rapadura – this is the least processed of all the cane sugars. After extracting the pure cane juice it is then evaporated over low heats until crystals form. It is not cooked at high temperatures and the nutrient-rich molasses stays in tact. This is a our cane sugar of choice for use at home. I buy ours online or at health food stores.

molasses – when sugar crystals have been extracted the syrup that is left is called molasses. This syrup is boiled many times to reduce the sugar content. It has a very rich flavour and works well added to gingerbread cakes and spice-based biscuits or sauces. It also has a lower effect on blood sugar than other sugars. We use this from time to time at home in baked beans, smoky sauces and ginger-based baked goods.

agave – what was once quite a promising sugar alternative has become a victim of its popularity. It is now such a highly processed product due to demand that much of the nutrient value is lost in production. Furthermore it is made up predominantly (up to 75% of its sugar content) of fructose which it is now believed causes of health problems if consumed to excess. We avoid using agave at home.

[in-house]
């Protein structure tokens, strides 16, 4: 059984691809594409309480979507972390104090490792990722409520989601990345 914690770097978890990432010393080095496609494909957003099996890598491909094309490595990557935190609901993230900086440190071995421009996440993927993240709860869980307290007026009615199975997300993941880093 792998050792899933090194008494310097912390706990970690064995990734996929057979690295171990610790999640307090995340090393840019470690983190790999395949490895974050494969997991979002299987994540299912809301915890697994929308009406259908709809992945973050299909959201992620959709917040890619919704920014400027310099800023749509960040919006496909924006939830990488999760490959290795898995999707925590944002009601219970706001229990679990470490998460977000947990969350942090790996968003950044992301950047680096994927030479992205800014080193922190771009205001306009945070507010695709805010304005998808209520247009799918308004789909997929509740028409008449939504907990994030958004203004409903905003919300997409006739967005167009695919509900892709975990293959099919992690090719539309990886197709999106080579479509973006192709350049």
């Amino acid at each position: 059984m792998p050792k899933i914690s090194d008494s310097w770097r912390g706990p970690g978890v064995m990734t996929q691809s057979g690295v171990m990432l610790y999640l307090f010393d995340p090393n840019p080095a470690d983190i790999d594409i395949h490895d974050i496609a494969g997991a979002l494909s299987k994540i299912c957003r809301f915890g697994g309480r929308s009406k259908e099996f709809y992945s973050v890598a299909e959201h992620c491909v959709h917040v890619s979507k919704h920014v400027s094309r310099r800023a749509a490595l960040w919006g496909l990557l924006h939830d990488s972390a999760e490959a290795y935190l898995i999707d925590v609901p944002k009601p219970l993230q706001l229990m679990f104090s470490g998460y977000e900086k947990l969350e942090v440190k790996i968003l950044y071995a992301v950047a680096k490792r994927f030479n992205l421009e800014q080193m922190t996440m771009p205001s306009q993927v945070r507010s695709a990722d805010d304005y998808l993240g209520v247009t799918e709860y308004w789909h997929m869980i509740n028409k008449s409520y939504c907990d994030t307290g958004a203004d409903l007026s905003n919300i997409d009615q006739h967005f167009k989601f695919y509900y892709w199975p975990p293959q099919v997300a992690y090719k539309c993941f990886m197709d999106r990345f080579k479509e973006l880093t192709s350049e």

coconut sugar – this is made from the nectar collected from the coconut tree which is boiled to produce sweet crystals. It has a great taste and less of an effect on blood sugar than white refined sugar or the other cane sugars in fact. This is often our sugar of choice in cakes. We buy ours from health food stores or Costco.

raw honey –  is very easy to digest, and has less of an effect on blood sugar compared with refined sugar. It’s sweeter than refined sugar too so you need less of it. Cook cakes at lower temperatures if using this as your sweetener of choice though as it burns at higher temperatures causing it to have an odd taste.

barley malt syrup/rice malt syrup – these malted grains mix with water to allow the enzymes to start working. The insoluble fibre is removed and a sugary liquid remains which is boiled to produce a syrup. Both have a sharp effect on blood sugar. Whilst barley malt syrup tends to contain gluten, rice malt syrup tends to be gluten free.